Looked-after children are usually acutely aware that their lives are worse than most other children.
Many foster children have given up trying before they come into care. Their parents have let them down; neglected or abused them, they have no reliable extended family, no dependable siblings, no solid friendships. Their teachers and schools have often admitted defeat. They don't trust the police or social workers.
Then the day dawns when they are standing in your hallway with a bag of tattered clothes and a few broken toys.
They don't have any broken dreams, because they've never risked having any dreams, knowing they would have ended up being broken.
So when we try to persuade them to get up and get to school on time, or to complete their homework, or try a bit harder with their maths or English, we can't invoke the pledge which my generation was told when we were at school, which went something like this:
Work hard at school, get the best exams results you can, and you'll be rewarded with a good job, which will in turn help you to be happy.
Just while we're on the subject, I'm not sure there are many children of any background who believe it nowadays. I am sure it cuts no ice with the average looked-after child.
So, let me ask you, reading these words, how did you tell your children what the point of living is?
And if you foster, or are thinking of fostering, what would you say to someone else's child?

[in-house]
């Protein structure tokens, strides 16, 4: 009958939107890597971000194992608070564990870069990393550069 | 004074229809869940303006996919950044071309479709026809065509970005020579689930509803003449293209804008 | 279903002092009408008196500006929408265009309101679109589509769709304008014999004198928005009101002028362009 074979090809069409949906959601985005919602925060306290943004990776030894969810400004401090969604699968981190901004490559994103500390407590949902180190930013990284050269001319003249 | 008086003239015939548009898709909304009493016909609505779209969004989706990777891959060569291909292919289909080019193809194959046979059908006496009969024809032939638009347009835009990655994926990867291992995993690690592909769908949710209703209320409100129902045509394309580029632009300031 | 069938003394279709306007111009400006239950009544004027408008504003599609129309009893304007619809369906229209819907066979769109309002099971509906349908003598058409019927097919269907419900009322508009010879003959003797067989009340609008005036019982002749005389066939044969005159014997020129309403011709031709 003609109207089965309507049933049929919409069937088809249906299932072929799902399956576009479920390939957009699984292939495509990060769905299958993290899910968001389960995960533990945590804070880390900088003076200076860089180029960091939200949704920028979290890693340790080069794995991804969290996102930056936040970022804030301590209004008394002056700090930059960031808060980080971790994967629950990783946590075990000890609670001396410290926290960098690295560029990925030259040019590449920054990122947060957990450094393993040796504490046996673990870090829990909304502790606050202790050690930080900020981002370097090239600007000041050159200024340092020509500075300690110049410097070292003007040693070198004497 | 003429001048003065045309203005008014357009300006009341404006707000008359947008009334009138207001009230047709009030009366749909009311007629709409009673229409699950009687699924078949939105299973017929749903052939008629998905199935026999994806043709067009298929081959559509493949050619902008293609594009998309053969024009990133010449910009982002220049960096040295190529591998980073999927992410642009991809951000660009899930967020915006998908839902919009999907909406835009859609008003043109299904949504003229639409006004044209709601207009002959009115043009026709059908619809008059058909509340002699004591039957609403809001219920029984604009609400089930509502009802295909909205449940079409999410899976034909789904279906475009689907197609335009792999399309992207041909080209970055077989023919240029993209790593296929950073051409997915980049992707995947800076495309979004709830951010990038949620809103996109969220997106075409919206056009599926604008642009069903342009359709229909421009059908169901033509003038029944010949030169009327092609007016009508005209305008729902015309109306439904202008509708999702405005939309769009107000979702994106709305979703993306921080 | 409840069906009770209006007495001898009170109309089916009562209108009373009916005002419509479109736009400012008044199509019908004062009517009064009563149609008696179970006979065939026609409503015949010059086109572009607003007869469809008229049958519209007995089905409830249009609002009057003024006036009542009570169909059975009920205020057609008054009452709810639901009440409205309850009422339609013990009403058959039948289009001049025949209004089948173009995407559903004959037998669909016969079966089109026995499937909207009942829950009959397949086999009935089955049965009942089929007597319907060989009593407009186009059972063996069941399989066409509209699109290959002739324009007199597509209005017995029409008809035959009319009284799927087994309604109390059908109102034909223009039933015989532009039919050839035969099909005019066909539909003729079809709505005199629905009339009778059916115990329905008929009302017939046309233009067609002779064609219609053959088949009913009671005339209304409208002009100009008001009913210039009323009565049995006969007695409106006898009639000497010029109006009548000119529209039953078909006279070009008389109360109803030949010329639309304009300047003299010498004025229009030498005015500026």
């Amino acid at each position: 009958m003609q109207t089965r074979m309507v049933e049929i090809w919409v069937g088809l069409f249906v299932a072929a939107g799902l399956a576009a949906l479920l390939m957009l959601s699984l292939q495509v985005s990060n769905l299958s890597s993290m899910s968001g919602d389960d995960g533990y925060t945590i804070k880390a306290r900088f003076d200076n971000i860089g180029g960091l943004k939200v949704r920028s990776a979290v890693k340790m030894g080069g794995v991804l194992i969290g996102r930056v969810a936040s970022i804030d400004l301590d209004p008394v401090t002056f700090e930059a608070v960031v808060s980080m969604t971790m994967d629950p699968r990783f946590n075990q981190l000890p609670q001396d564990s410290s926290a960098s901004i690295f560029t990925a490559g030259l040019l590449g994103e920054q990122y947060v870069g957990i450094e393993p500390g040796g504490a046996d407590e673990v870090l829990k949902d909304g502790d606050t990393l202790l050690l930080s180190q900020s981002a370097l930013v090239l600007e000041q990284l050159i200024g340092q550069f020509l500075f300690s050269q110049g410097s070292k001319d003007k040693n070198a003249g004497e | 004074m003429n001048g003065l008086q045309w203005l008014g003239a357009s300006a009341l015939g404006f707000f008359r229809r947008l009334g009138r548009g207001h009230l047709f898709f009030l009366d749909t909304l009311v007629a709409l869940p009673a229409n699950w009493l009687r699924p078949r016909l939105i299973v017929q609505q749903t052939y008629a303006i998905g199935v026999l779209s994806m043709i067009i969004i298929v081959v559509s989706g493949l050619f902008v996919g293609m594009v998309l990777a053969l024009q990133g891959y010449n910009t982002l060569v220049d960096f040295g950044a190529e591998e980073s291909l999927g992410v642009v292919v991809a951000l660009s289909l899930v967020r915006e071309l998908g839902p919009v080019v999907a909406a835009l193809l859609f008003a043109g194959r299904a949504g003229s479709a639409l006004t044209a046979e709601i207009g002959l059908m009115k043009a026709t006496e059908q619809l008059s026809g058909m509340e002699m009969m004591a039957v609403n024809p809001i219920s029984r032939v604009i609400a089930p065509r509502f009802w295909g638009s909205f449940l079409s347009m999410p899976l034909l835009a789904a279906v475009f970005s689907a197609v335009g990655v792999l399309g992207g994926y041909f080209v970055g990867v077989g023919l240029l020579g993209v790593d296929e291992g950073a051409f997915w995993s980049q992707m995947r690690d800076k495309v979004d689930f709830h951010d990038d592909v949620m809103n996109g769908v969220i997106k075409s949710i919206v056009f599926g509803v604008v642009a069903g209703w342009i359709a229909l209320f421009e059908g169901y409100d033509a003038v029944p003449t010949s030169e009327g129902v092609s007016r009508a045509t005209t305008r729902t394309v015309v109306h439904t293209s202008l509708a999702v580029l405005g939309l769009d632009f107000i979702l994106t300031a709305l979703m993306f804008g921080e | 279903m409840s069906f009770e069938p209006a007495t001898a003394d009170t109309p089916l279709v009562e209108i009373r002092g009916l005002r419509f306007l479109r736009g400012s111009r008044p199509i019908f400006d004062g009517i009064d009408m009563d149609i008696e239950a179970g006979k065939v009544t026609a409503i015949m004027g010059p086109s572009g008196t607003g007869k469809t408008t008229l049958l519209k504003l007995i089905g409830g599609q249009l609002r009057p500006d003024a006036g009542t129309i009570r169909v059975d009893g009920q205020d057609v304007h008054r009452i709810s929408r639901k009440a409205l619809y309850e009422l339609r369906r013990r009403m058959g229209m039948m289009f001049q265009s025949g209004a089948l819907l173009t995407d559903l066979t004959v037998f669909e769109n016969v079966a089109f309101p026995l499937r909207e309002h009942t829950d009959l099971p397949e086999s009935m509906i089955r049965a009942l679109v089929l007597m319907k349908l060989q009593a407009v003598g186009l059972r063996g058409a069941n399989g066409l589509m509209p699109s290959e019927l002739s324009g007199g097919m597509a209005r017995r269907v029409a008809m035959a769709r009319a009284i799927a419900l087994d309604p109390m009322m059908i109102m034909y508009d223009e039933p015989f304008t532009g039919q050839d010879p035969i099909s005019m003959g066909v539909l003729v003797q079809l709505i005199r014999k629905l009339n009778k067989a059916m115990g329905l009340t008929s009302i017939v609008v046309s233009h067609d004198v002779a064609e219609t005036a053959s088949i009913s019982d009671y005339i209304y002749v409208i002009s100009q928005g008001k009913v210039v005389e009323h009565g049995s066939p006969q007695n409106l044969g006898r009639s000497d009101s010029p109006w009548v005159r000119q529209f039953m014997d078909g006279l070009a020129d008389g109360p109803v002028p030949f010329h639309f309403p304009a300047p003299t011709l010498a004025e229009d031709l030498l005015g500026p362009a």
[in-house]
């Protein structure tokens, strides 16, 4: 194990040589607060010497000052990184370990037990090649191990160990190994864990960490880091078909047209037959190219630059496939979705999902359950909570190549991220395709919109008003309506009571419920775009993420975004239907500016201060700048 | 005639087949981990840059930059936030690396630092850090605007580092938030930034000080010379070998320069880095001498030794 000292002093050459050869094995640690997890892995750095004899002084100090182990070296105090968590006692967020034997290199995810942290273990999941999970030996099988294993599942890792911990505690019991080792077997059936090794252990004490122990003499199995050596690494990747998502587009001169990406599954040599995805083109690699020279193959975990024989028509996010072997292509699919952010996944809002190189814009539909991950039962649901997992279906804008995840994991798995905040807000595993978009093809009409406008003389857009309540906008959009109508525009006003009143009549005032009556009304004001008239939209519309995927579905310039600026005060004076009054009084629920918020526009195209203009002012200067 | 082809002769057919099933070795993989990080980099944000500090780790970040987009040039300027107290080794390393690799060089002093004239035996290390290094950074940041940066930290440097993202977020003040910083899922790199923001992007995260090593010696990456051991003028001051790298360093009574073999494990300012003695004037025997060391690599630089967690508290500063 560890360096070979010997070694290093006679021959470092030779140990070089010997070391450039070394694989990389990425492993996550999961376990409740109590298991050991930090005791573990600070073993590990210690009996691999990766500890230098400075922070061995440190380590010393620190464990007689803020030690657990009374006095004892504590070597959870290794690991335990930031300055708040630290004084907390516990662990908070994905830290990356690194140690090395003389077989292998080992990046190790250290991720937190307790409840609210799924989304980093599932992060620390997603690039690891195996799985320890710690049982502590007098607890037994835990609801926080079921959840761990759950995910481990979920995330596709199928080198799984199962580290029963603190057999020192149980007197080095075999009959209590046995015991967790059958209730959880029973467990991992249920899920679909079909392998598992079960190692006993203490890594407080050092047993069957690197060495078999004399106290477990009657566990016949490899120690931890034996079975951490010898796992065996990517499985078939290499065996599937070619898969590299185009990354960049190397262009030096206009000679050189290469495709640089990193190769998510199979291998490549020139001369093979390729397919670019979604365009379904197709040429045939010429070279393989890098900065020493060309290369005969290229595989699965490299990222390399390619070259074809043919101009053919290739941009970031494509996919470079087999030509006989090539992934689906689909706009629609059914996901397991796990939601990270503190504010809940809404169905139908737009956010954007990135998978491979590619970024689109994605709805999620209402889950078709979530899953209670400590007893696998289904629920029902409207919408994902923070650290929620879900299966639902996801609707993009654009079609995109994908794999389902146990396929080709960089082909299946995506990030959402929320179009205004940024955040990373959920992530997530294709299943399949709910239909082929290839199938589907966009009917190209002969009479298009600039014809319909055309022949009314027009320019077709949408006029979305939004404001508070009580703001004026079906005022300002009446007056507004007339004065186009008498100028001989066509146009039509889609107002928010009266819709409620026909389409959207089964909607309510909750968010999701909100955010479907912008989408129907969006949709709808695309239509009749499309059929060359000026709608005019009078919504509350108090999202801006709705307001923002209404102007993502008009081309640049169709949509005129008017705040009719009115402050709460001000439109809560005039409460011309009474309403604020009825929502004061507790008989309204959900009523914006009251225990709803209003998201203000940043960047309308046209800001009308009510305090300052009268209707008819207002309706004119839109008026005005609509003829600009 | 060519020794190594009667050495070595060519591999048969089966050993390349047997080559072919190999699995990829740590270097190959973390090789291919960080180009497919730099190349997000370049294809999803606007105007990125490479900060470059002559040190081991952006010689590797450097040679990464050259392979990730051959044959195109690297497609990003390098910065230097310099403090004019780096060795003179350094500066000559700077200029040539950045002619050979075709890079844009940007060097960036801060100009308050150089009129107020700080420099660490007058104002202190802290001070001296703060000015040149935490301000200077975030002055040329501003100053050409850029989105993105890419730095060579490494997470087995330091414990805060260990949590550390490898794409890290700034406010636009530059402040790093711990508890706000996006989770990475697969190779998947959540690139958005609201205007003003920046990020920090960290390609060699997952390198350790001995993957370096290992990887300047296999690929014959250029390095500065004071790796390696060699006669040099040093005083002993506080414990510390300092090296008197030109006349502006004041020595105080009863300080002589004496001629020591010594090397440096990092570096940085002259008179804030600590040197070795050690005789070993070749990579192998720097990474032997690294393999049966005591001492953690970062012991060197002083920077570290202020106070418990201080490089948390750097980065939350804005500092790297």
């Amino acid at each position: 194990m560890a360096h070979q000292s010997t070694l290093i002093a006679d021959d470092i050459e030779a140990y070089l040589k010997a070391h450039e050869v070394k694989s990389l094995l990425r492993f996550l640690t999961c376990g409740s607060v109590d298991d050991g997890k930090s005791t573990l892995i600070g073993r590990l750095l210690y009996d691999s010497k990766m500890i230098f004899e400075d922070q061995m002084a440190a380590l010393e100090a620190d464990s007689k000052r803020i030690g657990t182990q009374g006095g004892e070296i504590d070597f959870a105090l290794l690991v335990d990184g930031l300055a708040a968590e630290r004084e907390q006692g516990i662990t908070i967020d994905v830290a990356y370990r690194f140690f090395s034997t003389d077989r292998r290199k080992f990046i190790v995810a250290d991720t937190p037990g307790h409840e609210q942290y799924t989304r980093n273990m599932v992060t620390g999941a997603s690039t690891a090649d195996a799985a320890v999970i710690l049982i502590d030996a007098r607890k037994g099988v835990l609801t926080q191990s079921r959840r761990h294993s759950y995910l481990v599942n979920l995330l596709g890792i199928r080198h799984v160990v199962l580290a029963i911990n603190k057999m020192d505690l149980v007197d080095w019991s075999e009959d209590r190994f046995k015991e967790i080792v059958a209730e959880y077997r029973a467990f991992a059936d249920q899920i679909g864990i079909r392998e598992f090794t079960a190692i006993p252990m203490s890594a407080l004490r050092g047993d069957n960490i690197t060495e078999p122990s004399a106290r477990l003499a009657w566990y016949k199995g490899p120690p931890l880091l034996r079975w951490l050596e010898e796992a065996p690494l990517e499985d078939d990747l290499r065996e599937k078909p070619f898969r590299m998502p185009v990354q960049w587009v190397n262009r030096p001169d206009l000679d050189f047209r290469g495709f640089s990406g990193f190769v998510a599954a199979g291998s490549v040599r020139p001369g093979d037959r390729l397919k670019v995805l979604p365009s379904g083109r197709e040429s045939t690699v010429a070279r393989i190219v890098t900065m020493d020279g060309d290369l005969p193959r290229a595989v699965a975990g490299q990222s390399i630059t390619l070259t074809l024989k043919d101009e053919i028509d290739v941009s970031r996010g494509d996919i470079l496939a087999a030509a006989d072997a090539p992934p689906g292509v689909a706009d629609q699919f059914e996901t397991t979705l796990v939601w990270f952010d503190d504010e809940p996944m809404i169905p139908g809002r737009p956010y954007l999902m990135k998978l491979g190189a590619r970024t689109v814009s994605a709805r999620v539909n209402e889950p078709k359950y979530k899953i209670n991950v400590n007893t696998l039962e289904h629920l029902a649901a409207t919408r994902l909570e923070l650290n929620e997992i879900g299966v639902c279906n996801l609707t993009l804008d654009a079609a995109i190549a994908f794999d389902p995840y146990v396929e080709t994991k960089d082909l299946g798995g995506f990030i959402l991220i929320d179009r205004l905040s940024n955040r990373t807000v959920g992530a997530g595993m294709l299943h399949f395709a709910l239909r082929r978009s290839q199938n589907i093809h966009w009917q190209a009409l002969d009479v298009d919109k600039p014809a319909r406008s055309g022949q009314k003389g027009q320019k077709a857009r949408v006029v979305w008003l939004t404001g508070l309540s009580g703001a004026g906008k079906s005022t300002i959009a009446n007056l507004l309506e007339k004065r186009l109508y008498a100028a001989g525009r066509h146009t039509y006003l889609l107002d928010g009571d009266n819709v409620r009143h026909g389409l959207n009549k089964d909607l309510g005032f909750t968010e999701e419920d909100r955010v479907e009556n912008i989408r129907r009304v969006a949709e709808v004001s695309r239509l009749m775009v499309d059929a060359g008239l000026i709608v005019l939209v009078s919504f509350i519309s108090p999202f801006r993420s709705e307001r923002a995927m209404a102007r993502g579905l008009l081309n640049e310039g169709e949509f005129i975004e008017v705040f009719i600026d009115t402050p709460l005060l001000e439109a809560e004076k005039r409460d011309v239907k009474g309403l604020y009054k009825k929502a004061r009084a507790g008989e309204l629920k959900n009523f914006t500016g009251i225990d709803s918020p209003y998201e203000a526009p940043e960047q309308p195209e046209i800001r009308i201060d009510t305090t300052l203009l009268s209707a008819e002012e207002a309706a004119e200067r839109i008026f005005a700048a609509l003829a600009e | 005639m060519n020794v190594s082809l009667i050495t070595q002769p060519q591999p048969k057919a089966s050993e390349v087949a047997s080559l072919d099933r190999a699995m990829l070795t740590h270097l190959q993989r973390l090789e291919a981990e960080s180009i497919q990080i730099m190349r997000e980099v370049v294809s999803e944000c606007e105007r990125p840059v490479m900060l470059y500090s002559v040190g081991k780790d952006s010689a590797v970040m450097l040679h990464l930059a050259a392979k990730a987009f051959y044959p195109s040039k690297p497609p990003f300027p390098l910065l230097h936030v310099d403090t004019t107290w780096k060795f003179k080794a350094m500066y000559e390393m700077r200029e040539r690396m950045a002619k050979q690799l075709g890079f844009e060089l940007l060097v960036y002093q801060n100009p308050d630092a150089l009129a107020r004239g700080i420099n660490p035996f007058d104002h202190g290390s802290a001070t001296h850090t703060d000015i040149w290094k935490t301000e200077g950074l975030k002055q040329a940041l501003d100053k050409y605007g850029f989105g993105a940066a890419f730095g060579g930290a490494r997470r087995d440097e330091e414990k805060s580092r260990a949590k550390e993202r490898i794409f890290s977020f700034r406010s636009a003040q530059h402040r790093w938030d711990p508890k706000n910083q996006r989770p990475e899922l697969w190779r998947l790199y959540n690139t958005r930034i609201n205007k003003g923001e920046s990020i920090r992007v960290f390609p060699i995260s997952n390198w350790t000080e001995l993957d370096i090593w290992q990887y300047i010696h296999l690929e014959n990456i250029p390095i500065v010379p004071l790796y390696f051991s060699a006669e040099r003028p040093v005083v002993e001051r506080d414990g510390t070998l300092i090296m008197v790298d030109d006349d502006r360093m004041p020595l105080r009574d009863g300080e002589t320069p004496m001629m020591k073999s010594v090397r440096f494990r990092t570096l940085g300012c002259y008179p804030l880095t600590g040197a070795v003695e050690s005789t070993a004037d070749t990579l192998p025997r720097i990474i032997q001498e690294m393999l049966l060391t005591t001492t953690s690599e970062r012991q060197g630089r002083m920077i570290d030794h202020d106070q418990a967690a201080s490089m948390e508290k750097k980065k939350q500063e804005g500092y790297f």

To be honest it's not a question any child has asked me outright. But one suspects it's in their mind a lot.
Myself and a number of other carers I've spoken to agree that looked-after children are curious about how a functioning family works. Of course, no-one's family feels like it's functioning to its members, but if you have a foster child in your home, believe me, they'll think they've landed in with The Waltons.
I make sure I'm honest with them, and if sometimes my partner and I get on each others nerves we are not ashamed to say so, then make up and laugh about it ten minutes later. We never raise our voices in front of them, or let disagreements last. But we also are honest about the fact that we love each other and that love, plus our love for our children, is the biggest thing in our lives.
We let them know we have to work at it. If they ask we admit we split up once for a few years, before our children were born, but patched it up.
So I guess if we hint there is a point to life, it's love.
From now on I'm going to finish any such conversation with them by playing the game where people have to think of song titles with "Love" in them and substitute "Hove"
Hove Is A Many Splendoured Thing
All You Need Is Hove
I'll Do Anything For Hove (But I Won't Do That)
Crazy Little Thing Called Hove
A World Without Hove...
Secret Foster Carer